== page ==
Just reading off the headlines make me think of the millions of people experiencing loss, pain, uncertainty and fear right now.
If you’re like me, you probably vacillate between feeling deep concern and helpless distraction. I lean toward worry in the face of confusion, and I’ve noticed that my thoughts about all these events have been cluttered. My feelings have been messy.
If your worries are more domestic — focused on home, work, or loved ones– you may find that you experience the same kinds of feelings and lack of focus. Distraction.
Any time you add clutter and disorganization to the mix, thoughts and feelings are less focused. Sometimes it feels like a constant buzzing in your head and heart.
Focusing that buzzy energy
Allowing overwhelm to persist prevents you from bring the gifts you have to those who need them. No matter what’s troubling you, let me gently encourage you to focus on what you can do.
Think about the smallest do-able thing:
- Clear off a space on your desk
- Journal about your feelings
- Share your thoughts with someone with a compassionate ear
- Offer support to someone affected by local or world events.
- Consciously limit how informed you are (what Maxwell Gillingham-Ryan calls a media diet)
- Write a check to support organizations who provide aid.
The other super-helpful declutterer of thoughts and feelings
Hand it over. Write or recite a list of all the things that concern you at the moment under the title: “I am releasing to the Universe…” I do this weekly and it lightens my load tremendously. There’s no way I can carry it all. Consciously releasing your attachment to big, overwhelming stuff allows life to use that energy for something better.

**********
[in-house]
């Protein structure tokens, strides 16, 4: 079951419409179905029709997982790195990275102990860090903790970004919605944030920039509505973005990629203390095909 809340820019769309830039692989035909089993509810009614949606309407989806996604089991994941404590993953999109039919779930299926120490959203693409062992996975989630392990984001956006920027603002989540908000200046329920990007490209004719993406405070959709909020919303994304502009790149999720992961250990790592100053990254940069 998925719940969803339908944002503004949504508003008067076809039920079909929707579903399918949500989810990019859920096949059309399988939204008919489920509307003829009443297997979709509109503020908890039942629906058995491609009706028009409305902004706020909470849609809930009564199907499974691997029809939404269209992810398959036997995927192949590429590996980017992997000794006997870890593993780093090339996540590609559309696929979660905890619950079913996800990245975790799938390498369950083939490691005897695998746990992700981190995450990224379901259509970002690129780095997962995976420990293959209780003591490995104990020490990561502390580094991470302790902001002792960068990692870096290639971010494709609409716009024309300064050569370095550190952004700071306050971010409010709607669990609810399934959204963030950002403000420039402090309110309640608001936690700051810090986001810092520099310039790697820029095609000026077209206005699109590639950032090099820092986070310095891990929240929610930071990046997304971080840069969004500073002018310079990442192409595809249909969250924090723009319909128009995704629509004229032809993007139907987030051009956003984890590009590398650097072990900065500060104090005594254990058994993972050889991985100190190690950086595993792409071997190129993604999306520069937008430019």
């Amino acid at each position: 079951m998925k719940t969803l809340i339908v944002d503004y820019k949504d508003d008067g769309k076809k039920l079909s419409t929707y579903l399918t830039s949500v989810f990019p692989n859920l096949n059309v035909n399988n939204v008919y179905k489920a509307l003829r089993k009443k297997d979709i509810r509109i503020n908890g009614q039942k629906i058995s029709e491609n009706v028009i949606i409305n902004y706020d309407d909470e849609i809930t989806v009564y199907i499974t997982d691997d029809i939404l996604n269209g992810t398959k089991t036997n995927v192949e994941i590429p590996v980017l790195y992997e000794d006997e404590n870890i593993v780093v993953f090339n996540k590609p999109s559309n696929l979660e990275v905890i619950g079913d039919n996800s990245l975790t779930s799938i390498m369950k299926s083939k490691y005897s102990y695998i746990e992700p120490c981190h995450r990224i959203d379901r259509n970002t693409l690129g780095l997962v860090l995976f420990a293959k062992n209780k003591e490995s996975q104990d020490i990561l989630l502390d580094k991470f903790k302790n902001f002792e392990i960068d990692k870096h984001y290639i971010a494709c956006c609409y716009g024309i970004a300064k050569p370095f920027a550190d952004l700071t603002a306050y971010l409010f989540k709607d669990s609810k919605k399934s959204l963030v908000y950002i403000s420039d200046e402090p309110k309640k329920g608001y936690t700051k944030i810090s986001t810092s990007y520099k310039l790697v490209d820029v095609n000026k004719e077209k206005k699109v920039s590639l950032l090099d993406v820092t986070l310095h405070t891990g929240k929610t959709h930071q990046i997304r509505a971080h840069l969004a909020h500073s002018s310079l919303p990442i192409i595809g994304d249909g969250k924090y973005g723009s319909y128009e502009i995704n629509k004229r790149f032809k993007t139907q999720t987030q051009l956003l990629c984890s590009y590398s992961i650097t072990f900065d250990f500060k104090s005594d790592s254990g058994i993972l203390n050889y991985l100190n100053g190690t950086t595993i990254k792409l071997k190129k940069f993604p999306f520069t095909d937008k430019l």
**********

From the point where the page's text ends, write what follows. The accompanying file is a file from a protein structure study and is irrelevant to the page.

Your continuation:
Time and time again, choosing to hand it over to the Universe, to God, to that Something Bigger then Me creates peace and amazing resolutions I never dreamed possible. The act of letting go — on purpose — resolves the issues I was stuck to. If you want to read more about how to do it, my much-loved article about Grape-Scented Markers is here.
Suffice it to say, you don’t have to carry it all.
And not to belabor the point, but while the very process described here works with feelings, it also works with any distracting object (or collection of objects) in your space.
- Notice overwhelm and distraction
- Remember what’s important
- Focus on what you can do
- Release the rest
Sometimes doing these steps with your physical space makes room to then work with the feelings inside.
No matter what’s on your mind and heart, know that you’re not alone. It’s okay to make space inside of you for whatever troubles you. In the end, the people you love benefit, your work benefits, and the resulting peacefulness radiates through the circles of connection to the places that need it most.